Maria Sibylla Merian (1647 – 1717) was a remarkable woman in many ways. She was a very talented scientific illustrator and had a passion for insects. According to David Attenborough, she contributed immensely to taxonomy in entomology and the understanding of metamorphosis, and she was the first person who travelled on purely scientific grounds.
Though she was sometimes a little too creative with her images, the quality is astonishing – imagine sitting in tropical humidity in Surinam in 1699, painting. She was the first to create scientific images that in effect cross both space and time, and are essentially images of biotopes.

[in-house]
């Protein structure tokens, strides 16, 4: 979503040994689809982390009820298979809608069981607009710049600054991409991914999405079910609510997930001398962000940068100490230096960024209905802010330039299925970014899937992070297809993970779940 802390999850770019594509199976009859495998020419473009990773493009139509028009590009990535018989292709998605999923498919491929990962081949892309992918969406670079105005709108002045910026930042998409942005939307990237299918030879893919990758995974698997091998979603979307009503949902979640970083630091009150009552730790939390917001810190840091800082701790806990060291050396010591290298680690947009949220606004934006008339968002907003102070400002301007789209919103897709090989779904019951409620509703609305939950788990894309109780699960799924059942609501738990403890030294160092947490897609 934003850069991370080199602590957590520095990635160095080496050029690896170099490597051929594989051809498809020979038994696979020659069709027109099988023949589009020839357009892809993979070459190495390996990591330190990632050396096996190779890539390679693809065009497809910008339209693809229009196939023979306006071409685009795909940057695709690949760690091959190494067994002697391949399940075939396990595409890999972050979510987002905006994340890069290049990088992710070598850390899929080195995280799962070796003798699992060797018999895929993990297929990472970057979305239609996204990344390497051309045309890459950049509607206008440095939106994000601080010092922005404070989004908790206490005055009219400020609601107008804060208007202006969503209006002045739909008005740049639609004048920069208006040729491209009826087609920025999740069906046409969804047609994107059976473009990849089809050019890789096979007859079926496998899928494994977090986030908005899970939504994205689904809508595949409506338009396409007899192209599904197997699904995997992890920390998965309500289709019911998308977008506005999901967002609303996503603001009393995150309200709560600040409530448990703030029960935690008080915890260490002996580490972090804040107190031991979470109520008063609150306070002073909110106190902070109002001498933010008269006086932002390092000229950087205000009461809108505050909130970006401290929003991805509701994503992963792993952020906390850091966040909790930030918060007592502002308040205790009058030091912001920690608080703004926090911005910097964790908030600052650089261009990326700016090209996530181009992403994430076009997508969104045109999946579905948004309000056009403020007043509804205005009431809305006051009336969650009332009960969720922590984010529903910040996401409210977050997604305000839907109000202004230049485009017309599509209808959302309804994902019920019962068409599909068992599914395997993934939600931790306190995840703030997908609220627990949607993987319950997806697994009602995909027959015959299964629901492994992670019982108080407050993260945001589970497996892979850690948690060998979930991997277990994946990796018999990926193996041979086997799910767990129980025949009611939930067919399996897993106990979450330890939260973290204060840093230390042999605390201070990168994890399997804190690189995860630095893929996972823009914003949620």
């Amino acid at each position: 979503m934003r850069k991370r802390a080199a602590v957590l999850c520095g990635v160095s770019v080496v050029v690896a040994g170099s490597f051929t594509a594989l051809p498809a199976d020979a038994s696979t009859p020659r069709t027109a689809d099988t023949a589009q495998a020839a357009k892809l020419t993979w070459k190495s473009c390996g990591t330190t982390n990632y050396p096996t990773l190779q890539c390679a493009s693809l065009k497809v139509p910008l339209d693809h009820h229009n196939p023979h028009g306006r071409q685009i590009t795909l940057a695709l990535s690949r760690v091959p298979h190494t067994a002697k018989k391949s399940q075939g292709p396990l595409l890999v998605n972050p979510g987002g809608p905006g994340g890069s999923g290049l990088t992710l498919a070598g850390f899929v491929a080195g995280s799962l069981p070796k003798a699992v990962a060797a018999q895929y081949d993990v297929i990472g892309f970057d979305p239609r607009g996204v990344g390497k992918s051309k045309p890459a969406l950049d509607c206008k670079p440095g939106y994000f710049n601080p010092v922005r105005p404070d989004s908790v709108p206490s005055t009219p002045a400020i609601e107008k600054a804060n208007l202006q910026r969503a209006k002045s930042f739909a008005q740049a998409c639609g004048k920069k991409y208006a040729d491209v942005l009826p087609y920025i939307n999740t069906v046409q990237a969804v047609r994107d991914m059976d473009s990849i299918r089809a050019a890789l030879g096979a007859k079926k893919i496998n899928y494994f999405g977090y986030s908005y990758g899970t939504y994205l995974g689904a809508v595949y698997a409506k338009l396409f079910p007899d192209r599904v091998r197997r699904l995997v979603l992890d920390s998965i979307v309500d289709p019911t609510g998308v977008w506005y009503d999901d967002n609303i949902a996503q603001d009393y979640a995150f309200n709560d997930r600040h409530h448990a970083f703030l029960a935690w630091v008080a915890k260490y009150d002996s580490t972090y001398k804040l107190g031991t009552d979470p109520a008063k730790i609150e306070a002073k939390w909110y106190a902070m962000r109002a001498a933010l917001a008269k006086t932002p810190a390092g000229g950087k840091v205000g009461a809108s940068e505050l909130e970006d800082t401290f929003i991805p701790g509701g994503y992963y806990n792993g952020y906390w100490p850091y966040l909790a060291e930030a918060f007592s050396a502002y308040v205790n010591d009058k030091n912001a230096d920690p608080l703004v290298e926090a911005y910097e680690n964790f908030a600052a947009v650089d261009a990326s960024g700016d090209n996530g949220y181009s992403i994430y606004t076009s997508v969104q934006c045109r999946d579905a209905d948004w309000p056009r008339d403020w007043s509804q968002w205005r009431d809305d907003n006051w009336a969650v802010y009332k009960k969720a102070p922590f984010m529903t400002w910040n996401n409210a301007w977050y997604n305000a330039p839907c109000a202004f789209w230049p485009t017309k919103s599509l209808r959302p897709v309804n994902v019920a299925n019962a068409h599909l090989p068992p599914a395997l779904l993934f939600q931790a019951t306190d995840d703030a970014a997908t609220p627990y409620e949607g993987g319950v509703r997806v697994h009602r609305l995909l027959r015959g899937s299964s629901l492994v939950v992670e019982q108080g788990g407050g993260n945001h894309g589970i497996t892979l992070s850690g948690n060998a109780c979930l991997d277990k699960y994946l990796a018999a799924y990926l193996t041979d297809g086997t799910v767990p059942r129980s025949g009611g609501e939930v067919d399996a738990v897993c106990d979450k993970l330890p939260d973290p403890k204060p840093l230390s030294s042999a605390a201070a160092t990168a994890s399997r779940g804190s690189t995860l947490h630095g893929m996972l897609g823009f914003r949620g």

This means that in the same image, the different states of the subjects over time is depicted, so you have the same species in different stages of development and seasons. Caterpillars and butterflies, flowers and fruits in the same image, spring, summer, winter and autumn. In addition, she shows how one species acts on another: caterpillar-munched leaves (again indicating what trees the caterpillar lives on). In essence, this means that from one single image, you can identify several species at any time of the year, from multiple viewpoints. It is extremely efficient, and if a field guide should contain the same visual information, you would need dozens of photographs. I doff my hat, Mrs. Merian!
Eat your heart out, Photoshop.